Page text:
The next Sunday, we stayed home from church. That was fine with me. I never liked sitting that long, listening to a grown-up man wearing a dress, telling me I was going to you-know-where, unless I repented my sins and got dunked clean under in the water of baptism. Especially one who thought I was cursed.

Tanner’s mom made him get baptized, on account of him being so much trouble. He bragged about how he made sure one pinky finger didn’t go all the way under. I didn’t think I’d brag about going to you-know-where for lack of one finger getting wet, but then I wasn’t Tanner Wilson.

First 5 Pages December Workshop - Jellison Rev 2

Name: Ashley Jellison
Genre: Young Adult Contemporary
Title: The Dare

Meg was staring unseeingly at the board, silently groaning to herself. She was sitting in her English class, listening to yet another boring lecture from her teacher, Mr. Parker. Last time she had checked, he was droning on about symbolism in classic novels. She, however, was staring at Tazity’s new haircut. The geeky girl had chopped off everything but a few inches and it looked horrible. Meg couldn’t believe she had come to school looking like that. Or maybe she didn’t own a mirror. That would explain her normal look, anyway.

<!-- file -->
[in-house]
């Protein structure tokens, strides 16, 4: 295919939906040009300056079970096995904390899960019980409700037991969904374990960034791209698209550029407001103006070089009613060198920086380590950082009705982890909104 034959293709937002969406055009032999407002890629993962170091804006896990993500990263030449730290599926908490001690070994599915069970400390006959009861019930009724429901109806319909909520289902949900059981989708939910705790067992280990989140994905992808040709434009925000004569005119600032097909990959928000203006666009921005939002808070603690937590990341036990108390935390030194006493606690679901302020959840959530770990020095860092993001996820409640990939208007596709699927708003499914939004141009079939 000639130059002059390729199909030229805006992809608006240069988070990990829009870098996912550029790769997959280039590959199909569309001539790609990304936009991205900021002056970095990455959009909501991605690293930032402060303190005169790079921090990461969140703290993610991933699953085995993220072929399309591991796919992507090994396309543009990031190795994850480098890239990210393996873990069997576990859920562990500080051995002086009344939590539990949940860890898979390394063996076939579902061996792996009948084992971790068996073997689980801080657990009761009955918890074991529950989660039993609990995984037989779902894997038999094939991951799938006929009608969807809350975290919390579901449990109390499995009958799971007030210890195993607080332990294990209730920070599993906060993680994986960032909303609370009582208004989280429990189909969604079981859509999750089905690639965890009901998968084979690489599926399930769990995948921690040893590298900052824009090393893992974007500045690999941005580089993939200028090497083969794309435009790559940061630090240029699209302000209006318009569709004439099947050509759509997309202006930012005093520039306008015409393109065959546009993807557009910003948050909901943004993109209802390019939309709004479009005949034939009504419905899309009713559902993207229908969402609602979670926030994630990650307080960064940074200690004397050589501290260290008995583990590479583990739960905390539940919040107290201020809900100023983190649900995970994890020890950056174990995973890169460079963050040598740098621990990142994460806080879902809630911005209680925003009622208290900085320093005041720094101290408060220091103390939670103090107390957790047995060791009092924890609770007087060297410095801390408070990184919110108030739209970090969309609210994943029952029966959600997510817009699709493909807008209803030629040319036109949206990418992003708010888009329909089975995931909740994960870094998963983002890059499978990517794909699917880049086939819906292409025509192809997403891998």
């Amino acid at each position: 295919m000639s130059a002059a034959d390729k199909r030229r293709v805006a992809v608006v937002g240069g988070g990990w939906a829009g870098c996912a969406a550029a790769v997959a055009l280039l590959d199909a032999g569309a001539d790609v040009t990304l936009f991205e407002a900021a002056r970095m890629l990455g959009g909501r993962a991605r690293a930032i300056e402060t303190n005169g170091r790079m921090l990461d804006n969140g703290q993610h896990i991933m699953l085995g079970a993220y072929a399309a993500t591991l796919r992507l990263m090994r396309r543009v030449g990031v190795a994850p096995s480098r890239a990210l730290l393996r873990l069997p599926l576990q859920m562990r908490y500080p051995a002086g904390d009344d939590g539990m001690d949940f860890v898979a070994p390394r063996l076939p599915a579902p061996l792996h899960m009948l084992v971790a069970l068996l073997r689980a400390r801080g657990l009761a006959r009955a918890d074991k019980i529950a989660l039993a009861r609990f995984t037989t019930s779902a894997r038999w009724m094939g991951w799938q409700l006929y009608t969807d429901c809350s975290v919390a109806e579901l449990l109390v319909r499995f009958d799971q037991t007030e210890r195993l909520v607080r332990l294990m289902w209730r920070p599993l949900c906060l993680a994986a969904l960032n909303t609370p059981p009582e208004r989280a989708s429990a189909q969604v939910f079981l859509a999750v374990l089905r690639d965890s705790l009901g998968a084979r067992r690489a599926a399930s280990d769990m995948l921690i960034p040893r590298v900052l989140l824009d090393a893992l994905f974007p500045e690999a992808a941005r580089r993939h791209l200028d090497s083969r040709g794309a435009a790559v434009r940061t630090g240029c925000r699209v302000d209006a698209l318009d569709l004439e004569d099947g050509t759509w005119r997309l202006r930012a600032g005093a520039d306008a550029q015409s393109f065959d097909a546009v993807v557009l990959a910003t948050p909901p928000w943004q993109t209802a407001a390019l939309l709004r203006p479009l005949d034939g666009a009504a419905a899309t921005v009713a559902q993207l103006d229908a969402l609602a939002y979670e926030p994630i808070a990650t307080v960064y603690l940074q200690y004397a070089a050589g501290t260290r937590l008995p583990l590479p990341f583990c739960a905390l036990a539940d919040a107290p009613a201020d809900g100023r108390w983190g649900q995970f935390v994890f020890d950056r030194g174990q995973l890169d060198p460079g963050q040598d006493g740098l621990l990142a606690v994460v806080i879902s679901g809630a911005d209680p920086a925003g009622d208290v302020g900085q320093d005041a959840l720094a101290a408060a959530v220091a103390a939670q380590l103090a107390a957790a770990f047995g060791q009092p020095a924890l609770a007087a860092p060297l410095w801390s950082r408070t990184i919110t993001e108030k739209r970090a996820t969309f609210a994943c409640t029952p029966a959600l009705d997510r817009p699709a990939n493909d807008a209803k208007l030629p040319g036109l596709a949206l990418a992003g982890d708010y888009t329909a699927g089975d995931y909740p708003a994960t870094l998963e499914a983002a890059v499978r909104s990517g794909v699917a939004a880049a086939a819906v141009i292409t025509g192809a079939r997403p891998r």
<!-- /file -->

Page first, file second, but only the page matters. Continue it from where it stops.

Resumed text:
“Meg, I need to see you after class.”

Meg shook her head and stared at Mr. Parker, certain she’d heard wrong. This had never happened before. “Why?”

He frowned. “Because I said so.” A couple of girls snickered and Meg sighed. The class was long enough.

The bell rang through the school. Meg stayed in her seat while everyone else filed out. A few of her friends gave her sympathetic glances and one girl smirked over her shoulder. Meg flicked her off and looked away.

Mr. Parker closed the door behind the last student and turned to look at Meg. He didn’t speak for a minute, just stared thoughtfully. Then he broke the silence. “Meg, I’m worried about your grades in here. You were doing well in the beginning and now you refuse to put in the work. I’ve allowed you into an advanced class and I expect you to do the work. Yet again, though, you’ve disappointed me.”

Meg, who had been lazily staring out the window, snapped her head around. “Disappointed you? What did I do?”

The professor rubbed his beard and cleaned his glasses before answering. “Your Harper Lee project was due today. Before school started. I told you that last month.”

No, no, no. This couldn’t be happening. Meg couldn’t stand failing a class. She came close once and the disappointment in her dad’s eyes every time he saw her just about broke her.